• 8 Years Ago
      #11...Those 15 pass. vans are insane to drive lol. I had the opportunity a year ago to drive it. Mind you, all I have ever driven are small cars and an Aerostar. But I was surprised at how stable it was. I have drive in the Chevy and Dodge 15 pass. vans and those things were more "tippy". What makes me laugh is Ford always got crap for those things. Now they offer roll stability systems on them. I have no clue how many times I watched the local news and saw flipped Chevy vans. Yet Ford gets blamed for everything....odd world...
      • 8 Years Ago
      I am amazed by some of the comments above and the ignorance. Regarding the Sprinter.....if it is such a superior product then either the E-Series or the Transit why does the Transit dominate the market in Europe and the E-series in North America. Go ahead and add up all of the worlds van production and stack it against E and Transit. E out sells all competitors combined as well as the Transit. The public trust the Ford vans far more than any others. Simple!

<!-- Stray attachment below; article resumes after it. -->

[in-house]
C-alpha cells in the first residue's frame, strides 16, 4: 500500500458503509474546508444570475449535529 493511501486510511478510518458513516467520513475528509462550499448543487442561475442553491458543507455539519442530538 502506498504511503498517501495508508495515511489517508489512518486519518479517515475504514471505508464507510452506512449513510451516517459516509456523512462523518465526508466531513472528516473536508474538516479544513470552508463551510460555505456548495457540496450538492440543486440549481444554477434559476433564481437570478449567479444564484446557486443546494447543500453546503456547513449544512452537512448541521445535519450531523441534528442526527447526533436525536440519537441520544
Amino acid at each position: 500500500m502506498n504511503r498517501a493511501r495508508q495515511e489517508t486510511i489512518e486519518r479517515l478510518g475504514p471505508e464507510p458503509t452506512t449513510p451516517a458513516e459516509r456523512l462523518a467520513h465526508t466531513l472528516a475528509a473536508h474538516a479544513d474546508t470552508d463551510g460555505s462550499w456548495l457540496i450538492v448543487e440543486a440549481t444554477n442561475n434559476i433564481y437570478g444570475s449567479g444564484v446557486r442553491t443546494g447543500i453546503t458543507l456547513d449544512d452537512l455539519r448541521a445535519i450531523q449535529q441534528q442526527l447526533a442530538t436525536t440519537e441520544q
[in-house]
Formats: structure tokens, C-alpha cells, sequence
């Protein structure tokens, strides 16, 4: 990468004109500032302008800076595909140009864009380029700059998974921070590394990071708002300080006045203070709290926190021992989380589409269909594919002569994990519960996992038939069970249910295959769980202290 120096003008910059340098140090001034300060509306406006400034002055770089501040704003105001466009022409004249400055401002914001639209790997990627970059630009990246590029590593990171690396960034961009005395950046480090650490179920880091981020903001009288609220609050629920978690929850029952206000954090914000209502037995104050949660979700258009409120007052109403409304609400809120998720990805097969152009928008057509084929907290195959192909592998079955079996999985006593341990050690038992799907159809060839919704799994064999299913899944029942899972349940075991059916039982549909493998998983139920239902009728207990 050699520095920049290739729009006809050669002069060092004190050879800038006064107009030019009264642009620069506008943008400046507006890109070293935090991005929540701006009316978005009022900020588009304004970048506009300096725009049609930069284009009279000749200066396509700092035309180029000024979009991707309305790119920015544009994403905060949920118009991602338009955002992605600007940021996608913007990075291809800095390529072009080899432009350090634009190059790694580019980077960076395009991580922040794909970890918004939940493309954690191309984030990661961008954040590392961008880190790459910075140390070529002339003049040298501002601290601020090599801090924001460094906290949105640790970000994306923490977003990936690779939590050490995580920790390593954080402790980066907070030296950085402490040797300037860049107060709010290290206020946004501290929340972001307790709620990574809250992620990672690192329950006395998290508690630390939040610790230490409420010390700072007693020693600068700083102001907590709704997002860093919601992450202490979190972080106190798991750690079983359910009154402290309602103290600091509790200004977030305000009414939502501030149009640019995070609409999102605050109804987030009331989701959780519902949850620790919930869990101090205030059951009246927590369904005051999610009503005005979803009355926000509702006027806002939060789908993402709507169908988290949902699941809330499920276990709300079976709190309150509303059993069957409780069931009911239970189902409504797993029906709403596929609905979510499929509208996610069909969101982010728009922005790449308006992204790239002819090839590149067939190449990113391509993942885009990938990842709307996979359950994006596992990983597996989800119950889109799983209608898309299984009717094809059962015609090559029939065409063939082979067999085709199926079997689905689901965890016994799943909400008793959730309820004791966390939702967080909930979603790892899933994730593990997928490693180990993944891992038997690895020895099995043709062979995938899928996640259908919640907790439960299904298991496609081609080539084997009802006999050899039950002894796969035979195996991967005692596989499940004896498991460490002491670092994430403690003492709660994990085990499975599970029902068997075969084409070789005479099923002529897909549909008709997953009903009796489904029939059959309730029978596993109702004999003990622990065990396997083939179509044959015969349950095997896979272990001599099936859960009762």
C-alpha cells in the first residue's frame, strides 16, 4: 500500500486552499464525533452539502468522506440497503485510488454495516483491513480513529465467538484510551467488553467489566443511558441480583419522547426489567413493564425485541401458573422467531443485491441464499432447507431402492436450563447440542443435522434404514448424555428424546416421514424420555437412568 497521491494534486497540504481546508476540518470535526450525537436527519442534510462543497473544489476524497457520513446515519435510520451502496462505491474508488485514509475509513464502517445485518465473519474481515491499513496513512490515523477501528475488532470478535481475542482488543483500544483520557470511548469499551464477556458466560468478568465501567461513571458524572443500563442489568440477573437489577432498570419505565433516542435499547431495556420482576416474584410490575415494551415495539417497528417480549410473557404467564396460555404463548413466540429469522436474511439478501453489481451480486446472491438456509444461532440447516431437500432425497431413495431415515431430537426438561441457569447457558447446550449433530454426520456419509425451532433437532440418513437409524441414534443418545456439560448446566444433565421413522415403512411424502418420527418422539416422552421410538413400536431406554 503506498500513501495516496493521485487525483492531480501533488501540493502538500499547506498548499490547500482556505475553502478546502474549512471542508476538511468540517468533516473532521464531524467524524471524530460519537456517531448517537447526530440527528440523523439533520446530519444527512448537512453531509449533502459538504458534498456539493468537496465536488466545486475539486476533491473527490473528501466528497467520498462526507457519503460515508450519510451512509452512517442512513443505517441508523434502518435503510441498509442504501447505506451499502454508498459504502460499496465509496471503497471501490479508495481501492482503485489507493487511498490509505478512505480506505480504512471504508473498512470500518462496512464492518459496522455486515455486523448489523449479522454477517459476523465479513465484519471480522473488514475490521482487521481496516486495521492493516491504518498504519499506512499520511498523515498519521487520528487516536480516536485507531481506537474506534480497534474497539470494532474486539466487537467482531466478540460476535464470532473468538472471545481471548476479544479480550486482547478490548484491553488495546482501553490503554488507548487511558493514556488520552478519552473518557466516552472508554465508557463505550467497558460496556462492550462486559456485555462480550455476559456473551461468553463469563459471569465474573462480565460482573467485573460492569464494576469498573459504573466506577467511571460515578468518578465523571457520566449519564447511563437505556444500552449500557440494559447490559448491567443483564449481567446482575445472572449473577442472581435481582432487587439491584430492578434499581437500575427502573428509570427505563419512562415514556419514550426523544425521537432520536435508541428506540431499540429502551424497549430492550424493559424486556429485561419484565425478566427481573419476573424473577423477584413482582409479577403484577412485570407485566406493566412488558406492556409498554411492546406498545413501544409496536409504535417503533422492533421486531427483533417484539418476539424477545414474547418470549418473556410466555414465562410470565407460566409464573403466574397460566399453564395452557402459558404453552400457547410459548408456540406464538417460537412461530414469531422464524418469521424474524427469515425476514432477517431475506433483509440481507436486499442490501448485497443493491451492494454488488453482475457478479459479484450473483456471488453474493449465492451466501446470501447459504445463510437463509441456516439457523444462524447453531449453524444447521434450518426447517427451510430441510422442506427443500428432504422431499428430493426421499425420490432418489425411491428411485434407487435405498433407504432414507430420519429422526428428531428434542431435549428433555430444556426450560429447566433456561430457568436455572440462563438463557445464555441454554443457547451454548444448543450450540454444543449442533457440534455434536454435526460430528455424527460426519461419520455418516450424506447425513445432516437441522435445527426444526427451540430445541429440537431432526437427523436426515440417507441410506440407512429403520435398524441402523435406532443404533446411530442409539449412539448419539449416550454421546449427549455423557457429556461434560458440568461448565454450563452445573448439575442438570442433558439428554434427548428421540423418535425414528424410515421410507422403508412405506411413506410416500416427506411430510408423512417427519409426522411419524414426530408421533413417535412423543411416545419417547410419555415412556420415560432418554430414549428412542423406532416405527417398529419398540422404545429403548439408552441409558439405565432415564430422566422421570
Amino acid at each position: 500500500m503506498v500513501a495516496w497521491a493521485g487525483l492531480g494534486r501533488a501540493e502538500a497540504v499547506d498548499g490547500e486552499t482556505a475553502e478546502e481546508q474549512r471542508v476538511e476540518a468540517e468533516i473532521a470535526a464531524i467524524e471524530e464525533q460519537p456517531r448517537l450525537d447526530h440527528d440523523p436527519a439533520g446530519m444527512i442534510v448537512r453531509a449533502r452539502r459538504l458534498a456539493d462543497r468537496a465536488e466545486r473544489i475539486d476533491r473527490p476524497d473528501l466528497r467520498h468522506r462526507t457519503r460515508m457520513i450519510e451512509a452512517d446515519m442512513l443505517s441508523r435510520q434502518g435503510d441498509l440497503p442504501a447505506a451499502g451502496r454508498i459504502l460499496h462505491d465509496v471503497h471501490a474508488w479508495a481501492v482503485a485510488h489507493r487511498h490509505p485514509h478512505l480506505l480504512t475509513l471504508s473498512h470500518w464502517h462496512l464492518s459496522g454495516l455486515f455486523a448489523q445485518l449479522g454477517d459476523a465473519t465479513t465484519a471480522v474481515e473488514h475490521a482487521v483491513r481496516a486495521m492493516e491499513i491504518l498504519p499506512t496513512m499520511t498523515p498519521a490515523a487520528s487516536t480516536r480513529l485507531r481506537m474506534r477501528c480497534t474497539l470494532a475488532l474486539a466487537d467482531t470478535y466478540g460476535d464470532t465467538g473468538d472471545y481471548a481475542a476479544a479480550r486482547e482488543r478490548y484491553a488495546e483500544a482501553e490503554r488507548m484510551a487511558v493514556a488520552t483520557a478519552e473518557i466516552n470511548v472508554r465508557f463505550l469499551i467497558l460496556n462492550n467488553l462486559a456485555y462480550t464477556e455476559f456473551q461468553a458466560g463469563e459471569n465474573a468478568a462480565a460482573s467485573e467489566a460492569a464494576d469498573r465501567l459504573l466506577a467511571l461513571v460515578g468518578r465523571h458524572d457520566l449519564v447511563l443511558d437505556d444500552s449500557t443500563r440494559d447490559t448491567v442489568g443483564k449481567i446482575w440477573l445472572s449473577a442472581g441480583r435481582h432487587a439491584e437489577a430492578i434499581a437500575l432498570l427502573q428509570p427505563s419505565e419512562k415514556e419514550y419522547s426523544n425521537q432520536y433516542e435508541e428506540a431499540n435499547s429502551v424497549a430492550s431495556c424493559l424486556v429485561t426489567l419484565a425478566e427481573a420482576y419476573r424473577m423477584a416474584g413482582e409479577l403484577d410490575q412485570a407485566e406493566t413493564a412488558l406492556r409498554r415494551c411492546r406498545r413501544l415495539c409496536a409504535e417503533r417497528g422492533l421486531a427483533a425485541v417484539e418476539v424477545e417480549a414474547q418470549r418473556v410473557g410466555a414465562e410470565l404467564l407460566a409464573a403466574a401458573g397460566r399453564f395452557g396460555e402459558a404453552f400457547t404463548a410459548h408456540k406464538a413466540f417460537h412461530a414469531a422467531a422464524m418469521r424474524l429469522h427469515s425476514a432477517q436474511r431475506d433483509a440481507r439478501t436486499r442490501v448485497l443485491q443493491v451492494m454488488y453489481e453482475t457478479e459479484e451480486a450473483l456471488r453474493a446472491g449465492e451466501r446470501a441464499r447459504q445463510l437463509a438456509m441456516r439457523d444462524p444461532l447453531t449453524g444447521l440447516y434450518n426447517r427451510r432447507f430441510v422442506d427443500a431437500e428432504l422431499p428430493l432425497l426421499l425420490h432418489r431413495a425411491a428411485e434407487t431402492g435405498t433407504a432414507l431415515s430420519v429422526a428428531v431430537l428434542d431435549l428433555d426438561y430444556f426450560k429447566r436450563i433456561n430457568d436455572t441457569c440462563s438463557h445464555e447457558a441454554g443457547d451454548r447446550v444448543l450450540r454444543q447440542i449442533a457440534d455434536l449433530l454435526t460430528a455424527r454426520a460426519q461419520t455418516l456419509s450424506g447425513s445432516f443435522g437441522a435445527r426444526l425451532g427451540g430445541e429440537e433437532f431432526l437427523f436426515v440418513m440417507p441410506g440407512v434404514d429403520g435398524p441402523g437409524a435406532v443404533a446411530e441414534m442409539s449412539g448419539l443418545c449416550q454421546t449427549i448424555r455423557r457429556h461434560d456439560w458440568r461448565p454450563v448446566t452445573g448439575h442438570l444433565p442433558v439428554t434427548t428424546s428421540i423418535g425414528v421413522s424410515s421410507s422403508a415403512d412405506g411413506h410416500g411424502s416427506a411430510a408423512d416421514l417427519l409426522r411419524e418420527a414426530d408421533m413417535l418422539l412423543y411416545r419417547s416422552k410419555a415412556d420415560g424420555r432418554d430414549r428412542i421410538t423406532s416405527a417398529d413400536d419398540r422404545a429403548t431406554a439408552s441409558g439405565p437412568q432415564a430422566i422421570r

• 8 Years Ago
      Why does Ford get away with claiming number one truck sales for F-series and E-series by comparing with Chevy only and not the GMC twins. I'm not positive but I think if you add up the Chevy and GMC versions of their big trucks they outsell the F-series.